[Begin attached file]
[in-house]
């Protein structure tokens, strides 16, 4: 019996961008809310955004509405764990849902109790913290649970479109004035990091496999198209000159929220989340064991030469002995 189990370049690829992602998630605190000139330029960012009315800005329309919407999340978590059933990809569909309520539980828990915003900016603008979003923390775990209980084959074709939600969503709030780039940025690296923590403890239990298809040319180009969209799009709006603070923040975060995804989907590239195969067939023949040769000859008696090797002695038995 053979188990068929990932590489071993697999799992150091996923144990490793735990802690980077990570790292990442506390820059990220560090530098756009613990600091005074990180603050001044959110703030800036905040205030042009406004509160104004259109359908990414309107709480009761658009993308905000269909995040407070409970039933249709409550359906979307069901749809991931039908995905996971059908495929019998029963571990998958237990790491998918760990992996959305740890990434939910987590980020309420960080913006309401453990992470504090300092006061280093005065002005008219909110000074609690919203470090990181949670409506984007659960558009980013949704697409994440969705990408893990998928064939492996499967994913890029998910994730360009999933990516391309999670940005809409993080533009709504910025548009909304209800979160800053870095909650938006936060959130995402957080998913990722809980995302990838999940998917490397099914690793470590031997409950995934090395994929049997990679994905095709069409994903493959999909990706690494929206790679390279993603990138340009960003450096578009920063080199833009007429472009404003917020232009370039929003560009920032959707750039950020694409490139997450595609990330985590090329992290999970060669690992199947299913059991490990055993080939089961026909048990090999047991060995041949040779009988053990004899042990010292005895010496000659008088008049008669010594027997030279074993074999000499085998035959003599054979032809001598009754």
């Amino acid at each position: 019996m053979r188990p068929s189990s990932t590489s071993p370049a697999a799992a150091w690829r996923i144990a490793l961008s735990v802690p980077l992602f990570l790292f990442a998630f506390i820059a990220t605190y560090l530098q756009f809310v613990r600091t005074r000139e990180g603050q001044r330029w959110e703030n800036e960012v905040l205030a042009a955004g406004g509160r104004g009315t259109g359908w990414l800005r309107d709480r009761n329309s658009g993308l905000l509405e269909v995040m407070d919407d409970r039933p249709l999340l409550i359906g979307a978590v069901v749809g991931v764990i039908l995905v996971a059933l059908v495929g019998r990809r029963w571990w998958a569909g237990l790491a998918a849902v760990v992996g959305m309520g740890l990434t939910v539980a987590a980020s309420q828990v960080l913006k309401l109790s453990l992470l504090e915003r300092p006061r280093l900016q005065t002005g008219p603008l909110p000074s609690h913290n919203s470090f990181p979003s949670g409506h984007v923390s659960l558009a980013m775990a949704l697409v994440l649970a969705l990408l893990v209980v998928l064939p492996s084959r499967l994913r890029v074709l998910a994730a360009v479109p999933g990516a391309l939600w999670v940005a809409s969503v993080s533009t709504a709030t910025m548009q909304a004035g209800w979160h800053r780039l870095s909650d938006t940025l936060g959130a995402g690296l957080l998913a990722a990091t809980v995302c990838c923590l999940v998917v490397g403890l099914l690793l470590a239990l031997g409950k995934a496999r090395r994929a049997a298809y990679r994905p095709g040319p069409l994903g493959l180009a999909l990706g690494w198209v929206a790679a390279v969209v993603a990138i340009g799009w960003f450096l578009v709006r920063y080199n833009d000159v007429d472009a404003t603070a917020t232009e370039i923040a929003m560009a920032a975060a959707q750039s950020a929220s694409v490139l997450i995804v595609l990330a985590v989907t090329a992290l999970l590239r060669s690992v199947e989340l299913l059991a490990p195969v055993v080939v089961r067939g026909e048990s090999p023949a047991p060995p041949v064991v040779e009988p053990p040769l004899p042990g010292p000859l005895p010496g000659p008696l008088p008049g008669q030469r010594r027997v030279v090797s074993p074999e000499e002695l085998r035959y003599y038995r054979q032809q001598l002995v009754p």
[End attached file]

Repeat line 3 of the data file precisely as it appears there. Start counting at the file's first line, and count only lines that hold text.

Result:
């Amino acid at each position: 019996m053979r188990p068929s189990s990932t590489s071993p370049a697999a799992a150091w690829r996923i144990a490793l961008s735990v802690p980077l992602f990570l790292f990442a998630f506390i820059a990220t605190y560090l530098q756009f809310v613990r600091t005074r000139e990180g603050q001044r330029w959110e703030n800036e960012v905040l205030a042009a955004g406004g509160r104004g009315t259109g359908w990414l800005r309107d709480r009761n329309s658009g993308l905000l509405e269909v995040m407070d919407d409970r039933p249709l999340l409550i359906g979307a978590v069901v749809g991931v764990i039908l995905v996971a059933l059908v495929g019998r990809r029963w571990w998958a569909g237990l790491a998918a849902v760990v992996g959305m309520g740890l990434t939910v539980a987590a980020s309420q828990v960080l913006k309401l109790s453990l992470l504090e915003r300092p006061r280093l900016q005065t002005g008219p603008l909110p000074s609690h913290n919203s470090f990181p979003s949670g409506h984007v923390s659960l558009a980013m775990a949704l697409v994440l649970a969705l990408l893990v209980v998928l064939p492996s084959r499967l994913r890029v074709l998910a994730a360009v479109p999933g990516a391309l939600w999670v940005a809409s969503v993080s533009t709504a709030t910025m548009q909304a004035g209800w979160h800053r780039l870095s909650d938006t940025l936060g959130a995402g690296l957080l998913a990722a990091t809980v995302c990838c923590l999940v998917v490397g403890l099914l690793l470590a239990l031997g409950k995934a496999r090395r994929a049997a298809y990679r994905p095709g040319p069409l994903g493959l180009a999909l990706g690494w198209v929206a790679a390279v969209v993603a990138i340009g799009w960003f450096l578009v709006r920063y080199n833009d000159v007429d472009a404003t603070a917020t232009e370039i923040a929003m560009a920032a975060a959707q750039s950020a929220s694409v490139l997450i995804v595609l990330a985590v989907t090329a992290l999970l590239r060669s690992v199947e989340l299913l059991a490990p195969v055993v080939v089961r067939g026909e048990s090999p023949a047991p060995p041949v064991v040779e009988p053990p040769l004899p042990g010292p000859l005895p010496g000659p008696l008088p008049g008669q030469r010594r027997v030279v090797s074993p074999e000499e002695l085998r035959y003599y038995r054979q032809q001598l002995v009754p």